At waiting time T = 0, all three errors are comparable; upon increasing the waiting time, the error of the GSB signal remains essentially unchanged, while the error of the SE and ESA signal increases. In general, the SE (orange) and ESA (blue) errors are very similar and both are larger than the GSB error (brown). For the shown waiting times T ≈ 4, the SE and ESA error curves also remain largely unchanged and even decrease slightly. Details of the dependence of the error as a function of waiting time T are given in Sec. I of the supplementary material.

Figure 3 shows analogous results for the strong coupling case. In particular, there is again the 1/Ntraj scaling of the error and the error does not increase for waiting times T ≥ 2.

FIG. 3.

Same as Fig. 2 but for the strong system–bath coupling regime (p = 1.8). The truncation conditions for HOPS are K=15 for the GSB and SE and K=20 for the ESA.

FIG. 3.

Same as Fig. 2 but for the strong system–bath coupling regime (p = 1.8). The truncation conditions for HOPS are K=15 for the GSB and SE and K=20 for the ESA.

Close modal

In the present study, we have developed a framework to simulate multidimensional electronic spectra of molecular aggregates using the stochastic nonlinear formalism to directly calculate perturbative response functions of arbitrary order. Our approach calculates nonlinear response functions by propagating a pure state that combines ket and bra states in a doubled electronic Hilbert space subjected to a common noise, which corresponds to a dyadic equation. Importantly, our scheme enables us to use the nonlinear HOPS equation, which we have shown has superior convergence properties for strong system–bath coupling, compared to the linear version. The use of the nonlinear NMQSD and the appearance of a common noise distinguishes our scheme, e.g., from that of Ref. 45, where the 2D signal is also calculated using a kind of dyadic HOPS equation. In contrast to our pure state approach, there also exist stochastic schemes where the time-evolution of the reduced density matrix is calculated using dyadic propagation with correlated noise.46,47 It would be interesting to see how response functions obtained from the propagation scheme of Refs. 46 and 47 relate to the ones derived in the present work.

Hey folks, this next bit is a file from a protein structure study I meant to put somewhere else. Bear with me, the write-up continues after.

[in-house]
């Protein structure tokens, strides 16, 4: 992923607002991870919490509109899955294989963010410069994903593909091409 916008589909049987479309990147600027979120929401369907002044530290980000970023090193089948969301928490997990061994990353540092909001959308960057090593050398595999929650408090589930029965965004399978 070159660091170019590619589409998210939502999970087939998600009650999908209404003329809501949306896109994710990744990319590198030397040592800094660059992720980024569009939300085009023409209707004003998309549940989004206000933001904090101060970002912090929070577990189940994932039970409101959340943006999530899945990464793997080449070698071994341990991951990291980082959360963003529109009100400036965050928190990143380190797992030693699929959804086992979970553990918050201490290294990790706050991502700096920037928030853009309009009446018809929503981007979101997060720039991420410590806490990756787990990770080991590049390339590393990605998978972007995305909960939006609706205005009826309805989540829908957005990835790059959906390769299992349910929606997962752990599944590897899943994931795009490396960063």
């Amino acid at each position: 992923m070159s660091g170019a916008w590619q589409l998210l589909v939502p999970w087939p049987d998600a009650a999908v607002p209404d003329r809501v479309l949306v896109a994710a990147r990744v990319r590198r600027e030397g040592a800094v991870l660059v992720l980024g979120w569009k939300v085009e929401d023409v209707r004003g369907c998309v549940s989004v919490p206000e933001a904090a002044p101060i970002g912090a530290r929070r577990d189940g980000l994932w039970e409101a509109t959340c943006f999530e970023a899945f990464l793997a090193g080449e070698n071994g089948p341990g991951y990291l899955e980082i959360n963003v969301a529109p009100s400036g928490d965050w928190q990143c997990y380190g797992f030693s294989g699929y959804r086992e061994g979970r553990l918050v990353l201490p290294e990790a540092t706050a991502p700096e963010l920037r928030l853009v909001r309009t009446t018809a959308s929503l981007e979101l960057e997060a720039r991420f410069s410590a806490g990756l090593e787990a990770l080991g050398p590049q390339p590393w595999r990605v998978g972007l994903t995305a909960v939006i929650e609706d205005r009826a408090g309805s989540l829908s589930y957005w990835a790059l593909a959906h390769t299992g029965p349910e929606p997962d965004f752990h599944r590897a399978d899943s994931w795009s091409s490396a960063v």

Numerical simulations for a dimer system coupled to a structured environment demonstrate that our theory has favorable convergence properties with respect to the number of stochastic trajectories. It should be noted that the new formalism developed here needs many fewer stochastic trajectories to obtain converged 2D spectra when compared to those calculated by a non-perturbative phase-cycling scheme.35 As compared to density matrix based methods, the nonlinear NMQSD method propagates vectors instead of matrices, individual simulations with different noise trajectories are trivially parallel, and it is consistent with adaptive basis33 and tensor contraction34 approaches recently developed for HOPS. Our theory, thus, offers a promising technique to simulate 2D spectra of large molecular aggregates. This is especially the case for the description of the excited state absorption contribution to 2D spectra where a large number of doubly excited excitonic states are involved. Furthermore, it is straightforward to account for the effect of the static disorder induced by the inhomogeneity of the solvent environment by simply sampling excitonic parameters from a certain distribution for each stochastic trajectory. Our theory can be readily applied to simulate higher-order response functions, for example, fifth-order 3D signals, which are a powerful tool to reveal multistep energy transfer processes.48 

In the supplementary material, we provide further details on the convergence of the nonlinear HOPS with respect to the number of trajectories and demonstrate the convergence problems associated with the linear HOPS that are resolved using our method.

We thank Jacob K. Lynd for proofreading. L.C. acknowledges support from the Max-Planck Gesellschaft via the MPI-PKS visitors program. A.E. acknowledges support from the DFG via a Heisenberg fellowship (Grant No. EI 872/10-1). D.I.G.B. acknowledges support from the Robert A. Welch Foundation (Grant No. N-2026-20200401) and the US National Science Foundation CAREER Award under Grant No. CHE-2145358.

The authors have no conflicts to disclose.

Lipeng Chen: Conceptualization (equal); Data curation (lead); Formal analysis (equal); Investigation (lead); Methodology (lead); Project administration (equal); Validation (lead); Writing – review & editing (equal). Doran I. G. Bennett: Conceptualization (equal); Investigation (supporting); Methodology (supporting); Project administration (supporting); Writing – review & editing (equal). Alexander Eisfeld: Conceptualization (equal); Formal analysis (equal); Investigation (equal); Methodology (equal); Project administration (lead); Supervision (lead); Visualization (equal); Writing – original draft (lead); Writing – review & editing (equal).